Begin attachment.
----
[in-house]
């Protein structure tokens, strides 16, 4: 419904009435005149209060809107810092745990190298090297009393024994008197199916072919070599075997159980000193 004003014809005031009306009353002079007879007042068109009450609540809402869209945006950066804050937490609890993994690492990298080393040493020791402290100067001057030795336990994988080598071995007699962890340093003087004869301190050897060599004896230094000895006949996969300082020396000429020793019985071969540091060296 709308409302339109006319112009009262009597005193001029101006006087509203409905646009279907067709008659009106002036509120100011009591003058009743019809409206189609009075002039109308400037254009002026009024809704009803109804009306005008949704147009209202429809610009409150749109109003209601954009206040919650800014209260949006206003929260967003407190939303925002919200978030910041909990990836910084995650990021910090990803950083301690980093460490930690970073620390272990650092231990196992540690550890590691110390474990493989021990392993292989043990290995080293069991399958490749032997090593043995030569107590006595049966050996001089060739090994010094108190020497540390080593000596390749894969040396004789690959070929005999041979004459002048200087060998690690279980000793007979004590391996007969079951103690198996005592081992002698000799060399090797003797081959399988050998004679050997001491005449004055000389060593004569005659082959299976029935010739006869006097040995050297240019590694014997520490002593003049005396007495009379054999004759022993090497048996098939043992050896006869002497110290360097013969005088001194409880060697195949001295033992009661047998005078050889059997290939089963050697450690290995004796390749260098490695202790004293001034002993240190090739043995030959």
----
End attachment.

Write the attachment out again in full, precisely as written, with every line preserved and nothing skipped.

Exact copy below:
[in-house]
């Protein structure tokens, strides 16, 4: 419904009435005149209060809107810092745990190298090297009393024994008197199916072919070599075997159980000193 004003014809005031009306009353002079007879007042068109009450609540809402869209945006950066804050937490609890993994690492990298080393040493020791402290100067001057030795336990994988080598071995007699962890340093003087004869301190050897060599004896230094000895006949996969300082020396000429020793019985071969540091060296 709308409302339109006319112009009262009597005193001029101006006087509203409905646009279907067709008659009106002036509120100011009591003058009743019809409206189609009075002039109308400037254009002026009024809704009803109804009306005008949704147009209202429809610009409150749109109003209601954009206040919650800014209260949006206003929260967003407190939303925002919200978030910041909990990836910084995650990021910090990803950083301690980093460490930690970073620390272990650092231990196992540690550890590691110390474990493989021990392993292989043990290995080293069991399958490749032997090593043995030569107590006595049966050996001089060739090994010094108190020497540390080593000596390749894969040396004789690959070929005999041979004459002048200087060998690690279980000793007979004590391996007969079951103690198996005592081992002698000799060399090797003797081959399988050998004679050997001491005449004055000389060593004569005659082959299976029935010739006869006097040995050297240019590694014997520490002593003049005396007495009379054999004759022993090497048996098939043992050896006869002497110290360097013969005088001194409880060697195949001295033992009661047998005078050889059997290939089963050697450690290995004796390749260098490695202790004293001034002993240190090739043995030959």